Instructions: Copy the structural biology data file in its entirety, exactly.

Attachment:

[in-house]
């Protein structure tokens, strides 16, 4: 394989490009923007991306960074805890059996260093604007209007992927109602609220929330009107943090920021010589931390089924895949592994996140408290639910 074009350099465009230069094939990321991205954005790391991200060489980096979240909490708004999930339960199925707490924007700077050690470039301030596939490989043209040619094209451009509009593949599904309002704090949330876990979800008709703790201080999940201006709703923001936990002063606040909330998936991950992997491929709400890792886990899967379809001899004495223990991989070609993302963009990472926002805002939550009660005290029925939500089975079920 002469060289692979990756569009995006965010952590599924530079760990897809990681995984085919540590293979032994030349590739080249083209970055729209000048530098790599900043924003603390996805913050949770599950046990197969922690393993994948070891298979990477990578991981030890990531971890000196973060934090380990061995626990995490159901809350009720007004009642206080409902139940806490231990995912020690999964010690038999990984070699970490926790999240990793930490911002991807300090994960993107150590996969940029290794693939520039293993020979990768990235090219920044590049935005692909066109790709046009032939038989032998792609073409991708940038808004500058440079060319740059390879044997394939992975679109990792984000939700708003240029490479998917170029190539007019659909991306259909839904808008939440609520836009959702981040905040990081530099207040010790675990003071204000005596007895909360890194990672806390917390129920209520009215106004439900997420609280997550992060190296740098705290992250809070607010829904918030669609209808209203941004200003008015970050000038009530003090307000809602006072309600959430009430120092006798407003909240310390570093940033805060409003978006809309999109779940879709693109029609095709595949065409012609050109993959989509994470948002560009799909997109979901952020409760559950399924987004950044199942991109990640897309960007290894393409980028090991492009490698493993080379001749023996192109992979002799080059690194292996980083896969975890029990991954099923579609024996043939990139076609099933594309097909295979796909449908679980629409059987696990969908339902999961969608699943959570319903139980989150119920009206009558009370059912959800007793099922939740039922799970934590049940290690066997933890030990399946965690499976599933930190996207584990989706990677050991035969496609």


[in-house]
């Protein structure tokens, strides 16, 4: 394989490009923007991306960074805890059996260093604007209007992927109602609220929330009107943090920021010589931390089924895949592994996140408290639910 074009350099465009230069094939990321991205954005790391991200060489980096979240909490708004999930339960199925707490924007700077050690470039301030596939490989043209040619094209451009509009593949599904309002704090949330876990979800008709703790201080999940201006709703923001936990002063606040909330998936991950992997491929709400890792886990899967379809001899004495223990991989070609993302963009990472926002805002939550009660005290029925939500089975079920 002469060289692979990756569009995006965010952590599924530079760990897809990681995984085919540590293979032994030349590739080249083209970055729209000048530098790599900043924003603390996805913050949770599950046990197969922690393993994948070891298979990477990578991981030890990531971890000196973060934090380990061995626990995490159901809350009720007004009642206080409902139940806490231990995912020690999964010690038999990984070699970490926790999240990793930490911002991807300090994960993107150590996969940029290794693939520039293993020979990768990235090219920044590049935005692909066109790709046009032939038989032998792609073409991708940038808004500058440079060319740059390879044997394939992975679109990792984000939700708003240029490479998917170029190539007019659909991306259909839904808008939440609520836009959702981040905040990081530099207040010790675990003071204000005596007895909360890194990672806390917390129920209520009215106004439900997420609280997550992060190296740098705290992250809070607010829904918030669609209808209203941004200003008015970050000038009530003090307000809602006072309600959430009430120092006798407003909240310390570093940033805060409003978006809309999109779940879709693109029609095709595949065409012609050109993959989509994470948002560009799909997109979901952020409760559950399924987004950044199942991109990640897309960007290894393409980028090991492009490698493993080379001749023996192109992979002799080059690194292996980083896969975890029990991954099923579609024996043939990139076609099933594309097909295979796909449908679980629409059987696990969908339902999961969608699943959570319903139980989150119920009206009558009370059912959800007793099922939740039922799970934590049940290690066997933890030990399946965690499976599933930190996207584990989706990677050991035969496609």